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B.C. will include Indigenous teams in some sports in Summer Games

A number of Indigenous athletes in B.C. that live in remote communities may have been unable to attend tryouts for competition.

By Sam Laskaris
Windspeaker Contributor
DUNCAN, B.C.

A record number of Indigenous athletes are expected to participate at this month’s BC Summer Games.

That’s because organizers of the multi-sport Games, which are held every two years in the province, have decided to include Indigenous teams in three events.

The Games traditionally feature teenage athletes from across the province on squads that represent various regions throughout B.C.

But Indigenous clubs have been granted entries to compete in basketball, lacrosse and canoeing/kayaking events at this year’s Games, set for July 19 to July 22 in Duncan on Vancouver Island.

“From what I’m hearing, these kids are really jacked to come and showcase themselves and their sports,” said Kelly Mann, the president and CEO of the BC Games Society.

This pilot project of including Indigenous teams at the B.C. Games is a continuation of what started this past February.

Organizers of the 2018 BC Winter Games staged in Kamloops granted spots to five Indigenous athletes that competed in archery events.

Mann said the decision to add Indigenous teams to various sports stemmed from a conversation he had last year with Rick Brant, the executive director of the Indigenous Sport, Physical Activity and Recreation Council (I-SPARC).

It was agreed upon to try to include Indigenous teams for some of the sports that are not at their capacity for either the Winter or Summer Games.

Mann believes Indigenous teams could potentially be added for other sports at future Games.

“I certainly think there are some opportunities there,” he said. “That depends though because we do have some capacity issues. And we have to be mindful of what communities can house the Games.”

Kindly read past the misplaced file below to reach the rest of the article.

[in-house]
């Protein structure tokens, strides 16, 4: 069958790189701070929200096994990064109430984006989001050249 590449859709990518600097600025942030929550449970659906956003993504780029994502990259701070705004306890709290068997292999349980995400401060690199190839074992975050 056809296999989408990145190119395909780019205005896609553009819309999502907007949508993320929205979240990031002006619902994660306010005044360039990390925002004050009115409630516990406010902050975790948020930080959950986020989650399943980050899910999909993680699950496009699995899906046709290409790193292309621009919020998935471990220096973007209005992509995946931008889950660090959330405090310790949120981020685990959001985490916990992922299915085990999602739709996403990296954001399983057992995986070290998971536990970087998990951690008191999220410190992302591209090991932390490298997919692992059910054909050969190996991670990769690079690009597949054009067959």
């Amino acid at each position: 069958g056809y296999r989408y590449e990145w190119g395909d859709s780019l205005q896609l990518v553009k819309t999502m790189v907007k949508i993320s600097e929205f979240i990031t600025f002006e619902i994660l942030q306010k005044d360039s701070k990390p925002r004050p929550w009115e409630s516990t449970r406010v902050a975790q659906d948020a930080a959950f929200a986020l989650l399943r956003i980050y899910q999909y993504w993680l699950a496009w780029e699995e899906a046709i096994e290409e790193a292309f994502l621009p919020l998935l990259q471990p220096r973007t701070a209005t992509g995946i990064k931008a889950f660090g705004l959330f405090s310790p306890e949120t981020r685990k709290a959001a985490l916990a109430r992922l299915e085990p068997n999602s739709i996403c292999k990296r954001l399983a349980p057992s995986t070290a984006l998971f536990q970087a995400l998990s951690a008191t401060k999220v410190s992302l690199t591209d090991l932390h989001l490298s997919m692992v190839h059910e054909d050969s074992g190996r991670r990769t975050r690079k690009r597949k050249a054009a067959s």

Ideally, organizers would like to have about 2,200 athletes compete at Winter Games and around 3,400 participants at Summer Games.

Adding Indigenous teams to every single sport each year is not considered feasible at this point as it would substantially increase participation numbers meaning some smaller communities in the province would be unable to host the Games.

The BC Summer Games were first held in 1978 in Penticton. The first BC Winter Games were then staged the following year in Kamloops.

Both Games were held annually up until 1997. And then, starting in 2000, both the BC Winter and Summer Games started being held the same year but every two years.

Besides basketball, lacrosse and canoeing/kayaking, this month’s Games will include 15 other sports.

Though this will be the first time Indigenous teams will compete at the BC Summer Games, previous events have featured a number of Indigenous athletes who were representing their various regions in the province.

Organizers do keep statistics on Aboriginal participation at the Games. In a post-Games survey, participants are able to check off as having an Aboriginal background if they choose.

At the last BC Summer Games, held in Abbotsford, a total of 95 of the 3,243 entrants (2.93 per cent) indicated they have an Aboriginal background.

Mann said although numbers do fluctuate with each Games, typically about 3 per cent of the Games’ participants state they have Aboriginal ancestry.

This figure should increase at the Duncan Games. That’s because there will be 20 Indigenous box lacrosse players, perhaps a dozen or more basketball players and 12 entrants in canoeing/kayaking.

Officials from Basketball BC, the BC Lacrosse Association and Canoe Kayak BC helped identify some of the athletes that were eligible to represent the Indigenous clubs at the BC Summer Games.

“I think this is a chance to introduce some of our youth to this level of competition which they might not have had before,” said Lara Mussell Savage, I-SPARC’s director of sport.

She believes that since there are a number of Indigenous athletes in B.C. that live in remote communities, many of them would not have known about previous Games or they would have been unable to attend tryouts for those competitions.

But I-SPARC officials did their best to get the word out about the addition of Indigenous clubs at this year’s Games.

“This is a chance for them to come and compete against athletes from all across the province,” Mussell Savage added.

Officials are hoping some of those Indigenous participants go on to represent the province in other multi-sport events, such as the North American Indigenous Games or the Canada Summer Games.

Mussell Savage also believes the fact organizers have added Indigenous teams for the Games in Duncan is a small step towards the reconciliation process in the country.

“Any initiative that brings together Indigenous and non-Indigenous people is a step towards that,” she said. “At the end of the day we just want to foster good experiences for these kids.”

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